So ultimately it affects the end user.  Because in today's world, if
  something isn't being tested, it probably doesn't work well or at all.  So
  if these organizations haven't tested, what's passed on the end user is
  less likely to be fully accessible.

  And now for the second reason. This follows up a comment William made.  The
  end user to check for him or herself whether a site is accessible before
  trying to make use of it.  The more that testing can be automated, the more
  of that testing the user can do for him or herself.  That's because testing
  that takes human judgment costs the user time at best; and at worst it
  requires a type of judgment that the user can't do at all (e.g. a judgment
  requiring visual inspection of images for someone who's blind).

  Now, we can debate whether this issue is in the scope of GL, but I think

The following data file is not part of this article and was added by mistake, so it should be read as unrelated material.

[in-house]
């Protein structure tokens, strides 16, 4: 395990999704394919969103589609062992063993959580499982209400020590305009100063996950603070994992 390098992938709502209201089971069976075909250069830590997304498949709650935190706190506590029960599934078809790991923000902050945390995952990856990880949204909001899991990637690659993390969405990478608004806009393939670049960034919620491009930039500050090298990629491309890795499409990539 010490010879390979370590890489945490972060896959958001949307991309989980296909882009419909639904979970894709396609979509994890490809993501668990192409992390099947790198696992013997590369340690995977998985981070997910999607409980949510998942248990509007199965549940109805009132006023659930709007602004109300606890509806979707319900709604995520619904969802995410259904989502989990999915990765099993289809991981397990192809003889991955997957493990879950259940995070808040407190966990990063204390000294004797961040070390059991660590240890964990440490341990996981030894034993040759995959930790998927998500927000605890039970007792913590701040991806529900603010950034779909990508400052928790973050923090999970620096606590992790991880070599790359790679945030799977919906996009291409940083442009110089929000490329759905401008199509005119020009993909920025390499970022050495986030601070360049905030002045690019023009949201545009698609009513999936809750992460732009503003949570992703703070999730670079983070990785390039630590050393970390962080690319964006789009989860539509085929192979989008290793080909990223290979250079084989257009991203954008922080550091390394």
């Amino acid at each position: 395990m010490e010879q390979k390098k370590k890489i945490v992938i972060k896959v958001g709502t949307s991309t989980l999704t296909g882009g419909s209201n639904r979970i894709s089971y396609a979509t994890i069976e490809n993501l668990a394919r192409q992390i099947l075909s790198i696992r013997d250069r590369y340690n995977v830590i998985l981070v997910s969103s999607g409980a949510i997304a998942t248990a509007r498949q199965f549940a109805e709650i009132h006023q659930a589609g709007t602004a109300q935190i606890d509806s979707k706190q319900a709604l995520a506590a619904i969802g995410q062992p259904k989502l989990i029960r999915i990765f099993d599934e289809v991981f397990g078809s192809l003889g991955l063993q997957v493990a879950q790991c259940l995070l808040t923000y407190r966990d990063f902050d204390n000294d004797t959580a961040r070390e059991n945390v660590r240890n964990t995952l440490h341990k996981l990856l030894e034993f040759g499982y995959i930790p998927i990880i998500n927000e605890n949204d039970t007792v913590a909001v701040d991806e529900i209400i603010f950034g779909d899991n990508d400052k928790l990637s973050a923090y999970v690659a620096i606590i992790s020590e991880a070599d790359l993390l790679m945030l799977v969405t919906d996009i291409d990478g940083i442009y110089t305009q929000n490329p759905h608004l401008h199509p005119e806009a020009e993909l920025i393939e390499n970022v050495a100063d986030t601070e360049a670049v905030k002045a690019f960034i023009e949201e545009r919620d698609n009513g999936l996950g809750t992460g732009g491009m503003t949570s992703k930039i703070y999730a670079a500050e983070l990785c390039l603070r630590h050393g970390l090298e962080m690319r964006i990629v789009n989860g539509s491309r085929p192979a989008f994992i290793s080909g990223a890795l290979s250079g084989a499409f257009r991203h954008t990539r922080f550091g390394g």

its quite important nonetheless.

  So: is in in the scope of GL?  Well, on the one hand,  I don't see it
  spelled out in the charter.   But it is a requirement on content.  So what
  other group would do it?  As a practical matter, do we want to have two
  groups writing two different documents about content?

  Seems to me GL is the best home for this Guideline.

  Len
  --
  Leonard R. Kasday, Ph.D.
  Institute on Disabilities/UAP and Dept. of Electrical Engineering at Temple
  University
  (215) 204-2247 (voice)                 (800) 750-7428 (TTY)
  http://astro.temple.edu/~kasday         mailto:kasday@acm.org

  Chair, W3C Web Accessibility Initiative Evaluation and Repair Tools Group
  http://www.w3.org/WAI/ER/IG/

  The WAVE web page accessibility evaluation assistant:
  http://www.temple.edu/inst_disabilities/piat/wave/


-- 
Charles McCathieNevile    mailto:charles@w3.org    phone: +61 (0) 409 134 136
W3C Web Accessibility Initiative                      http://www.w3.org/WAI
Location: I-cubed, 110 Victoria Street, Carlton VIC 3053, Australia
until 6 January 2001 at:
W3C INRIA, 2004 Route des Lucioles, BP 93, 06902 Sophia Antipolis Cedex, France
Received on Sunday, 31 December 2000 10:50:42 GMT